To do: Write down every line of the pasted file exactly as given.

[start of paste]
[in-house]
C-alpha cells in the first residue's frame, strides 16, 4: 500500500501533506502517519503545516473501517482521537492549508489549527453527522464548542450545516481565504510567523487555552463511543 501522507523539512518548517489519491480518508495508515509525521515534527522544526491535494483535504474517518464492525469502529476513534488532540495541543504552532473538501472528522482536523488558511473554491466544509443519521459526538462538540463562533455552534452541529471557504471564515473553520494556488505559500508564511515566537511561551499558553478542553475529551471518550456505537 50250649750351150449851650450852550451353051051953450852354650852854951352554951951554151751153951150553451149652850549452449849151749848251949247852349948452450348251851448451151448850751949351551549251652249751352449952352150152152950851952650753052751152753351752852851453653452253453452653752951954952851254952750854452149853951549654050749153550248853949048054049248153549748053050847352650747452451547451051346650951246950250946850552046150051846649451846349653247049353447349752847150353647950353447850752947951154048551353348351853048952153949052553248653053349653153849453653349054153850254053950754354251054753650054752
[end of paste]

[in-house]
C-alpha cells in the first residue's frame, strides 16, 4: 500500500501533506502517519503545516473501517482521537492549508489549527453527522464548542450545516481565504510567523487555552463511543 501522507523539512518548517489519491480518508495508515509525521515534527522544526491535494483535504474517518464492525469502529476513534488532540495541543504552532473538501472528522482536523488558511473554491466544509443519521459526538462538540463562533455552534452541529471557504471564515473553520494556488505559500508564511515566537511561551499558553478542553475529551471518550456505537 50250649750351150449851650450852550451353051051953450852354650852854951352554951951554151751153951150553451149652850549452449849151749848251949247852349948452450348251851448451151448850751949351551549251652249751352449952352150152152950851952650753052751152753351752852851453653452253453452653752951954952851254952750854452149853951549654050749153550248853949048054049248153549748053050847352650747452451547451051346650951246950250946850552046150051846649451846349653247049353447349752847150353647950353447850752947951154048551353348351853048952153949052553248653053349653153849453653349054153850254053950754354251054753650054752